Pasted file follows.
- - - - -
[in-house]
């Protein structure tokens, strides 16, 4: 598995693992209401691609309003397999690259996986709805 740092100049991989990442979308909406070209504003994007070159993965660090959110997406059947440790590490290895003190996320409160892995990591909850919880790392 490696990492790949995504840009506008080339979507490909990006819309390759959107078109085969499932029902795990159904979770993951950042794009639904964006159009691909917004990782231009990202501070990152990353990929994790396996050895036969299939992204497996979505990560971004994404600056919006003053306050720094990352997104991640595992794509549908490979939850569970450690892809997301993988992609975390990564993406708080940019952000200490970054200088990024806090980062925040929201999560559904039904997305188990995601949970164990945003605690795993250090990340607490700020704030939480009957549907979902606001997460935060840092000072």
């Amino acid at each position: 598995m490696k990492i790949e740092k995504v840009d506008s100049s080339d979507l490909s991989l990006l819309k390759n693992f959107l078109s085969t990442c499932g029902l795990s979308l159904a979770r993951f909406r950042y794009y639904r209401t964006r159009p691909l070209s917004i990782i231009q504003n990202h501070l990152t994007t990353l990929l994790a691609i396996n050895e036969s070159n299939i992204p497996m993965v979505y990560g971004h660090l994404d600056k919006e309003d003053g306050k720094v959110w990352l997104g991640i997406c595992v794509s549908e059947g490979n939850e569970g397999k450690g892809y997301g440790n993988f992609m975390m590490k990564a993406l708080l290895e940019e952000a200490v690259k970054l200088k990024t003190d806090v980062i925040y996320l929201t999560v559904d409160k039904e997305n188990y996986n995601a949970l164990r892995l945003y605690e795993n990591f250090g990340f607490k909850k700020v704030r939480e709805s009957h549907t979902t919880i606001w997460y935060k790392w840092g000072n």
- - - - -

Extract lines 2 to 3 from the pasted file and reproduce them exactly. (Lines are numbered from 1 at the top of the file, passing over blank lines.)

């Protein structure tokens, strides 16, 4: 598995693992209401691609309003397999690259996986709805 740092100049991989990442979308909406070209504003994007070159993965660090959110997406059947440790590490290895003190996320409160892995990591909850919880790392 490696990492790949995504840009506008080339979507490909990006819309390759959107078109085969499932029902795990159904979770993951950042794009639904964006159009691909917004990782231009990202501070990152990353990929994790396996050895036969299939992204497996979505990560971004994404600056919006003053306050720094990352997104991640595992794509549908490979939850569970450690892809997301993988992609975390990564993406708080940019952000200490970054200088990024806090980062925040929201999560559904039904997305188990995601949970164990945003605690795993250090990340607490700020704030939480009957549907979902606001997460935060840092000072």
């Amino acid at each position: 598995m490696k990492i790949e740092k995504v840009d506008s100049s080339d979507l490909s991989l990006l819309k390759n693992f959107l078109s085969t990442c499932g029902l795990s979308l159904a979770r993951f909406r950042y794009y639904r209401t964006r159009p691909l070209s917004i990782i231009q504003n990202h501070l990152t994007t990353l990929l994790a691609i396996n050895e036969s070159n299939i992204p497996m993965v979505y990560g971004h660090l994404d600056k919006e309003d003053g306050k720094v959110w990352l997104g991640i997406c595992v794509s549908e059947g490979n939850e569970g397999k450690g892809y997301g440790n993988f992609m975390m590490k990564a993406l708080l290895e940019e952000a200490v690259k970054l200088k990024t003190d806090v980062i925040y996320l929201t999560v559904d409160k039904e997305n188990y996986n995601a949970l164990r892995l945003y605690e795993n990591f250090g990340f607490k909850k700020v704030r939480e709805s009957h549907t979902t919880i606001w997460y935060k790392w840092g000072n």